ACCC Residential Mortgage Price Inquiry Report

The ACCC has released its final report for the Residential Mortgage Price Inquiry into prices charged by the five banks affected by the Major Bank Levy in relation to the provision of residential mortgage products in the banking industry from 9 May 2017 to 30 June 2018.

The Major Bank Levy applies to authorised deposit-taking institutions (ADIs) whose total liabilities, essentially their sources of funding for loans (including residential mortgages), exceed the levy threshold of $100 billion in any quarter. The Major Bank Levy is applied to applicable liabilities at a rate of 0.015 percent each quarter, or 0.06 percent annually. ANZ, CBA, Macquarie Bank, NAB, and Westpac have been subject to the Major Bank Levy since it commenced on 1 July 2017.

The final report details residential mortgage prices and the basis of price decisions over the price monitoring period.

The ACCC found no evidence that the five banks changed prices specifically to recover the cost of the Major Bank Levy, whether in part or in full, during the price monitoring period.

The ACCC did find that measures announced by APRA in March 2017 to limit new interest-only residential mortgage lending created an opportunity for banks to synchronise increases to headline variable interest rates for interest-only mortgages.

While APRA’s interest-only benchmark had the objective of contributing to financial system stability, the ACCC found it lessened price competition for interest-only lending.

The ACCC found that:
Opaque discretionary pricing causes inefficiency and stifles price competition
The ACCC concluded that the headline interest rates advertised by Inquiry Banks and used to attract residential mortgage borrowers are a poor indicator of the interest rate borrowers actually pay. The vast majority of borrowers pay substantially less than the relevant headline interest rates, a practice the banks call ‘discounting’.

More generally, the Inquiry Banks, particularly the big four banks, lack a strong incentive to reduce the cost that prospective borrowers incur to discover price information because they profit from the suppression of borrowers’ incentives to shop around.

New borrowers pay lower interest rates than existing borrowers on average
Existing borrowers who do not actively shop around for a better deal on a regular basis are the main losers from opaque discretionary pricing.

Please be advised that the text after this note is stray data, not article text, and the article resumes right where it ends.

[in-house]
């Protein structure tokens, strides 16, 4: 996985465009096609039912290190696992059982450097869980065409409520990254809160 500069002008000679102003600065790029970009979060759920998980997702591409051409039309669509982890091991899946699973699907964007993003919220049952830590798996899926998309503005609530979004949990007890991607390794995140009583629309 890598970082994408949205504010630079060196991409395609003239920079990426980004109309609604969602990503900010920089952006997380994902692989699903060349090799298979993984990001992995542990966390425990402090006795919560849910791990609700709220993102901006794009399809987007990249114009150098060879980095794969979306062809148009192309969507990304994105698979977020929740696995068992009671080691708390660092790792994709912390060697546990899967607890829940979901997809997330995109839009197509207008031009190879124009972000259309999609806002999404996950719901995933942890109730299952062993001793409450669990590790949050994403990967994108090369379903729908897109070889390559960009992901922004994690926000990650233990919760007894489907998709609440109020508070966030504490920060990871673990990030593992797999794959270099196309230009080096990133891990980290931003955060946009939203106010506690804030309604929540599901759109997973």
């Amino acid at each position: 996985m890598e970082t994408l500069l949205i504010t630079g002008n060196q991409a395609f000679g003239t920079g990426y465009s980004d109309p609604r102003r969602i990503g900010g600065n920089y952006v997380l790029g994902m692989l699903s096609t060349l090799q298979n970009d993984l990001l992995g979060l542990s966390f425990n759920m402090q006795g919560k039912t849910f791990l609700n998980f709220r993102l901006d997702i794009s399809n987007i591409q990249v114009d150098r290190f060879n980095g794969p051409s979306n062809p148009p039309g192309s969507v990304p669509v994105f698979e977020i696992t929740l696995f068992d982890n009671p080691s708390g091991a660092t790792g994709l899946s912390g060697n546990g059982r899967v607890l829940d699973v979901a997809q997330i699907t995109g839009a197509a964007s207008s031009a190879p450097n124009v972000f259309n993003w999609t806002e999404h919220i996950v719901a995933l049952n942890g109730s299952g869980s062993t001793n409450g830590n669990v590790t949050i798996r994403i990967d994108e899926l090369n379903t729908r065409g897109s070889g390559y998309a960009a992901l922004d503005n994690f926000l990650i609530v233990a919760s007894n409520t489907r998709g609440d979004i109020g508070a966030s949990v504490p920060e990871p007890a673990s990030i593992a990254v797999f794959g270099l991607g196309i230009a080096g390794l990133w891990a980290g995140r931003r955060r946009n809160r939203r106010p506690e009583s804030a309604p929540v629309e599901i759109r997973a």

Some regulatory requirements exacerbated challenges faced by Other Banks
The ACCC also compared the approach to pricing of a sample of seven banks that were not subject to the Inquiry, for the period from 1 July 2015 to 21 November 2017. Three of these banks were particularly focussed on competing on price and therefore have lower rates. Some of the banks in its sample rely heavily on brokers and aggregators to gain market share. The ACCC notes that these banks, and other lenders in a similar position, are likely to be more vulnerable to future regulatory changes that affect the use of brokers as a distribution channel.

In exploring some of the challenges faced by the Other Banks, the ACCC observed that APRA’s benchmarks and capital requirements appear to have exacerbated the challenges the Other Banks experienced as a result of their smaller scale, including their smaller residential mortgage portfolios.

The ACCC considers that the lack of sensitivity to scale in the design of these regulatory measures has given a competitive advantage to the large banks. For example, compliance with APRA’s investor benchmark is likely to have been particularly challenging for the Other Banks as a direct result of the ‘one-size-fits-all’ cap on growth.

In addition, ADIs currently accredited by APRA to use internal modelling as inputs to the risk‑weights for their credit risk exposures typically have lower average risk-weights for residential mortgages compared to other ADIs. As a consequence, they are required to hold relatively less regulatory capital against their residential mortgage portfolio compared to other ADIs. This, amongst other things, results in a lower cost of funding residential mortgages for ADIs with Internal-Ratings Based (IRB) accreditation.

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